Message from Ms. Shwetha Acharya



Please give a short introduction of yourself.

        I am Shwetha Acharya from Udupi District of Karnataka. I am currently 

        pursuing PhD at Research Centre for Water Environment Lab, Dept. of Urban

        Engineering, The University of Tokyo. Before joining UTokyo, I completed my

        master’s from Dept. of Biochemical Engineering and Biotechnology, IIT Delhi.

 

 


 

 

What is your favorite thing about Tokyo?

Tokyo is an amazing city to live in, with plenty of places to discover and events happening throughout the year. Public transport network covers all parts of the city as well as good connectivity to all other major tourist destinations in Japan. Above all, the city is clean, safe and matches many European cities in terms of quality of life.

                                         


 

          In what way has your impression of Tokyo or Japan changed since coming here?

I had always heard about Japan for its impressive technology and hard-working people. After arriving here, I was surprised by the eye for detail, passion towards their work and punctuality of Japanese people. I was also amazed by how considerate and accommodating they are. Their ability to strike a balance between modern lifestyle and respecting their roots (traditions and customs) is praiseworthy


What attracted you to choose The University of Tokyo as a place to study?

When I was studying my master’s at IIT Delhi, I came across Todai-IIT Scholarship and applied for it without thinking twice. I had come across several top-notch research papers from The University of Tokyo (Todai) and was assured of the best research facilities available. I also had dreamt of staying in Japan since childhood and luckily got a great opportunity to do so. Choosing to study at Todai was one of the best decisions I have taken in my life.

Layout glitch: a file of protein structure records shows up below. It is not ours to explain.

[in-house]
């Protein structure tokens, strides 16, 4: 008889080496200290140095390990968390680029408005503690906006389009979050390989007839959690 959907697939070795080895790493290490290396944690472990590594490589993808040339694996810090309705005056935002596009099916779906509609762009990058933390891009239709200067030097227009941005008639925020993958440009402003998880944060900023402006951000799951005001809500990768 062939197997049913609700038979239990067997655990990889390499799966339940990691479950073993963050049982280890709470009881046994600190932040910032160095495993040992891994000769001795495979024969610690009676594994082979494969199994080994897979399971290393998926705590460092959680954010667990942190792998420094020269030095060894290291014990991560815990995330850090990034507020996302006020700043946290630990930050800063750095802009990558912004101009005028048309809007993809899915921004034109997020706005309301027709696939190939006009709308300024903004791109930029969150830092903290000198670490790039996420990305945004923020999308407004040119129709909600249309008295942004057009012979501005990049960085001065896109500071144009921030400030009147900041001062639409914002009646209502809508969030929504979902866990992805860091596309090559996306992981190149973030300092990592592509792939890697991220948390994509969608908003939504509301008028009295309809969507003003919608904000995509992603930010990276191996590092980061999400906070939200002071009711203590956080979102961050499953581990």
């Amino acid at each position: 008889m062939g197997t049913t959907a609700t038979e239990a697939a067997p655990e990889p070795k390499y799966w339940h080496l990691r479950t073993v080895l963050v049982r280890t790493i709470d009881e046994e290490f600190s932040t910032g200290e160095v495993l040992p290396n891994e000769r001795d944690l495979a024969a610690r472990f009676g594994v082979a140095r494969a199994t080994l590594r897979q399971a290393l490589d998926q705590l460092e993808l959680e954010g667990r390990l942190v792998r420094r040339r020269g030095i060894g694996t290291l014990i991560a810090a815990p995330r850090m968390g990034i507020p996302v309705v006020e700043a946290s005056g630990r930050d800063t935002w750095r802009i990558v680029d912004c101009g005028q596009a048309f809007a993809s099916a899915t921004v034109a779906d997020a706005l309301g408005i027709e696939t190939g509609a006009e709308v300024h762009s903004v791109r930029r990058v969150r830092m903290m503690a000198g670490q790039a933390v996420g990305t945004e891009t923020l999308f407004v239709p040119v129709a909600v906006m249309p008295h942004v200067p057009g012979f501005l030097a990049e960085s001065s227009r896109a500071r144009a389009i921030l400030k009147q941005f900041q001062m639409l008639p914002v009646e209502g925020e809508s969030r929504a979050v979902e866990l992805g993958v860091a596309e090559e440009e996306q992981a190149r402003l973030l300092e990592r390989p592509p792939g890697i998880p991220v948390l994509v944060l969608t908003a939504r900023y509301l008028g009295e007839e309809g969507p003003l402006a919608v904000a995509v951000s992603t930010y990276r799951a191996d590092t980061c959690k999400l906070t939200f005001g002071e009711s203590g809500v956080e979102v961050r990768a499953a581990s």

In what way did you adjust yourself to Japanese culture?

Japanese culture may be slightly different from Indian culture, but is ultimately very Asian in its nature. Adjusting to this culture is not very hard for someone who grew up in multicultural Indian society. Probably the only thing I had a hard time with was food, because I am a vegetarian and standard Japanese cuisine is based on fish. However, with time I was able to identify vegetarian food at convenience stores, most Japanese restaurants accommodate requests for making vegetarian dishes, vegan /veg-friendly restaurants are also quite popular. I also started cooking food regularly and luckily one of the cafeteria in the University campus offers vegan set in its menu.

 




Please give a message to students or researchers in your home country who may be thinking about studying in Japan?

Japan has not been a popular study destination for Indian students mainly due to language barriers and lack of knowledge about Japanese culture in general. Today, most Japanese people speak English and all Professors speak fluent English. Universities in Japan are now offering English courses and research activities can be entirely conducted in English. Learning Japanese for ease of everyday transactions is recommended but not mandatory (at least in Tokyo). Another concern for most Indians who are thinking about Japan as study destination is food especially vegetarians. I think this a problem not specific to Japan alone, even students studying in US or Europe face similar difficulties and end up cooking most of the time. Even if a student cannot find time/doesn’t have interest to cook, Indian restaurants are found in almost every nook and cranny in Tokyo. In general, curiosity and ability to walk out of your comfort zone is crucial when you study abroad, which holds true for Japan as well.

          Instances of frequent earthquake in Japan is also a concern for most students. A lot of safety measures are in place, emergency drills

          are frequently conducted and adequate information about how to prepare for earthquake is disseminated through seminars. Natural

          calamities like earthquake are inevitable, but the level of preparedness is astounding and worth emulating.

          After addressing concerns about general life in Japan, I would like to dwell on why Japan should be considered as a place of choice for

          higher studies. Apart from the excellent research facilities, the Professors are extremely passionate about research and go out of their

          way to bring out the best in every student. Their points of view are different from the way we think, this gives research even more

          interesting dimensions. Generous funding as well as encouragement to attend prestigious conferences is also a big opportunity for

          young researchers. Japanese researchers have strong network and collaborations and are abreast of technological developments

          within the country and beyond. Research exchange with alumni is also given importance. In toto, such a research environment is truly

          an enriching experience.